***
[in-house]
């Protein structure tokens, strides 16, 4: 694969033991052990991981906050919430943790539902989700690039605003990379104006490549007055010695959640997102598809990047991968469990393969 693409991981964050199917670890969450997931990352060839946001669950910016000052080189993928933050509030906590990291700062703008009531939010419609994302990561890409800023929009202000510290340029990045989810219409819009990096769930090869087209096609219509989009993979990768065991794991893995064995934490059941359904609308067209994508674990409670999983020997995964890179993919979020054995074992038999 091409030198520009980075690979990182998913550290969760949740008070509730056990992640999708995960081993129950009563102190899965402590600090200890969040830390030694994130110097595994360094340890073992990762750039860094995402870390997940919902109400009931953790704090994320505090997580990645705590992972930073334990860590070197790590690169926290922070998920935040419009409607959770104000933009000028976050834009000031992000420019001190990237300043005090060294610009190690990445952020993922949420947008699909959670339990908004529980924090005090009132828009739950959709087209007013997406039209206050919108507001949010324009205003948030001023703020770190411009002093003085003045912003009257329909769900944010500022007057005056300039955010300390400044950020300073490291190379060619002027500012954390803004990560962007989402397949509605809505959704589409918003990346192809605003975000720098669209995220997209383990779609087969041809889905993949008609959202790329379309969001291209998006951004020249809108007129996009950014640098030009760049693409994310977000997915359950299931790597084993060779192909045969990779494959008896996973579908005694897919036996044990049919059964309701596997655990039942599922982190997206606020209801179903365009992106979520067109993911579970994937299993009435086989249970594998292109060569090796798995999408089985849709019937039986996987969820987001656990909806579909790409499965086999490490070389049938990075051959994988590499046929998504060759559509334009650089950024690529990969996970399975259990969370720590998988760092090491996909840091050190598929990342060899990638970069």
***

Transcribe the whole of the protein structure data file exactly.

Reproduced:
[in-house]
């Protein structure tokens, strides 16, 4: 694969033991052990991981906050919430943790539902989700690039605003990379104006490549007055010695959640997102598809990047991968469990393969 693409991981964050199917670890969450997931990352060839946001669950910016000052080189993928933050509030906590990291700062703008009531939010419609994302990561890409800023929009202000510290340029990045989810219409819009990096769930090869087209096609219509989009993979990768065991794991893995064995934490059941359904609308067209994508674990409670999983020997995964890179993919979020054995074992038999 091409030198520009980075690979990182998913550290969760949740008070509730056990992640999708995960081993129950009563102190899965402590600090200890969040830390030694994130110097595994360094340890073992990762750039860094995402870390997940919902109400009931953790704090994320505090997580990645705590992972930073334990860590070197790590690169926290922070998920935040419009409607959770104000933009000028976050834009000031992000420019001190990237300043005090060294610009190690990445952020993922949420947008699909959670339990908004529980924090005090009132828009739950959709087209007013997406039209206050919108507001949010324009205003948030001023703020770190411009002093003085003045912003009257329909769900944010500022007057005056300039955010300390400044950020300073490291190379060619002027500012954390803004990560962007989402397949509605809505959704589409918003990346192809605003975000720098669209995220997209383990779609087969041809889905993949008609959202790329379309969001291209998006951004020249809108007129996009950014640098030009760049693409994310977000997915359950299931790597084993060779192909045969990779494959008896996973579908005694897919036996044990049919059964309701596997655990039942599922982190997206606020209801179903365009992106979520067109993911579970994937299993009435086989249970594998292109060569090796798995999408089985849709019937039986996987969820987001656990909806579909790409499965086999490490070389049938990075051959994988590499046929998504060759559509334009650089950024690529990969996970399975259990969370720590998988760092090491996909840091050190598929990342060899990638970069």